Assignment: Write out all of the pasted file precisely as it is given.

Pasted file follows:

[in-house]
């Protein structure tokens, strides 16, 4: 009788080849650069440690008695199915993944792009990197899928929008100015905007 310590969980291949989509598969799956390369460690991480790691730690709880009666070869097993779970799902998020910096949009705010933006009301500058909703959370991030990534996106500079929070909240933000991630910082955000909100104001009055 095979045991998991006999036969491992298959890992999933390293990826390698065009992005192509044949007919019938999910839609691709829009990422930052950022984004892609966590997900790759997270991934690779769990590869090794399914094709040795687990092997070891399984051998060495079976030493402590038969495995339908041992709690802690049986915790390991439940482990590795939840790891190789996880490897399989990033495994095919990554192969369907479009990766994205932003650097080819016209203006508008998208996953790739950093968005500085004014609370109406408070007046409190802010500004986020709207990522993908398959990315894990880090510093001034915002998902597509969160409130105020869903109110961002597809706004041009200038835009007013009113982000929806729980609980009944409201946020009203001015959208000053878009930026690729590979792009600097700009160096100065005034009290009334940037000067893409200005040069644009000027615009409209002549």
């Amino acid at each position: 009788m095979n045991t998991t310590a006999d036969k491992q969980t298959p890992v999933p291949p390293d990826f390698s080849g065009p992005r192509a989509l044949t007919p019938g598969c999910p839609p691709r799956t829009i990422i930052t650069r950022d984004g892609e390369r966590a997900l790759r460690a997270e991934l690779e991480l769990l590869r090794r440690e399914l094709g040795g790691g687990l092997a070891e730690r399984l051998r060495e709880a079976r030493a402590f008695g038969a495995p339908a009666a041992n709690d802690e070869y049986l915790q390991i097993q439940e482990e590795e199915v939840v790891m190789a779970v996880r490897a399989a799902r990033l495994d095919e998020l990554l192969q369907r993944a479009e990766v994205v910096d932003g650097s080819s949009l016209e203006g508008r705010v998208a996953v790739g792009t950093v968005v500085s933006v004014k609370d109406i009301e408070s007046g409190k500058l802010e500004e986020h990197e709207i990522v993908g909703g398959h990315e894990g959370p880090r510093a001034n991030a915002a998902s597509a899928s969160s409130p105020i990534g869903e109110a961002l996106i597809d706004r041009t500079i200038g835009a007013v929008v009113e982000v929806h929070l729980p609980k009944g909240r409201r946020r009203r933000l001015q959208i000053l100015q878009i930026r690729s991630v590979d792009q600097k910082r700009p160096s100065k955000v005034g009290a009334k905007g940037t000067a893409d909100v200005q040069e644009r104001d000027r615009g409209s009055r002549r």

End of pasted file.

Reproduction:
[in-house]
């Protein structure tokens, strides 16, 4: 009788080849650069440690008695199915993944792009990197899928929008100015905007 310590969980291949989509598969799956390369460690991480790691730690709880009666070869097993779970799902998020910096949009705010933006009301500058909703959370991030990534996106500079929070909240933000991630910082955000909100104001009055 095979045991998991006999036969491992298959890992999933390293990826390698065009992005192509044949007919019938999910839609691709829009990422930052950022984004892609966590997900790759997270991934690779769990590869090794399914094709040795687990092997070891399984051998060495079976030493402590038969495995339908041992709690802690049986915790390991439940482990590795939840790891190789996880490897399989990033495994095919990554192969369907479009990766994205932003650097080819016209203006508008998208996953790739950093968005500085004014609370109406408070007046409190802010500004986020709207990522993908398959990315894990880090510093001034915002998902597509969160409130105020869903109110961002597809706004041009200038835009007013009113982000929806729980609980009944409201946020009203001015959208000053878009930026690729590979792009600097700009160096100065005034009290009334940037000067893409200005040069644009000027615009409209002549």
């Amino acid at each position: 009788m095979n045991t998991t310590a006999d036969k491992q969980t298959p890992v999933p291949p390293d990826f390698s080849g065009p992005r192509a989509l044949t007919p019938g598969c999910p839609p691709r799956t829009i990422i930052t650069r950022d984004g892609e390369r966590a997900l790759r460690a997270e991934l690779e991480l769990l590869r090794r440690e399914l094709g040795g790691g687990l092997a070891e730690r399984l051998r060495e709880a079976r030493a402590f008695g038969a495995p339908a009666a041992n709690d802690e070869y049986l915790q390991i097993q439940e482990e590795e199915v939840v790891m190789a779970v996880r490897a399989a799902r990033l495994d095919e998020l990554l192969q369907r993944a479009e990766v994205v910096d932003g650097s080819s949009l016209e203006g508008r705010v998208a996953v790739g792009t950093v968005v500085s933006v004014k609370d109406i009301e408070s007046g409190k500058l802010e500004e986020h990197e709207i990522v993908g909703g398959h990315e894990g959370p880090r510093a001034n991030a915002a998902s597509a899928s969160s409130p105020i990534g869903e109110a961002l996106i597809d706004r041009t500079i200038g835009a007013v929008v009113e982000v929806h929070l729980p609980k009944g909240r409201r946020r009203r933000l001015q959208i000053l100015q878009i930026r690729s991630v590979d792009q600097k910082r700009p160096s100065k955000v005034g009290a009334k905007g940037t000067a893409d909100v200005q040069e644009r104001d000027r615009g409209s009055r002549r």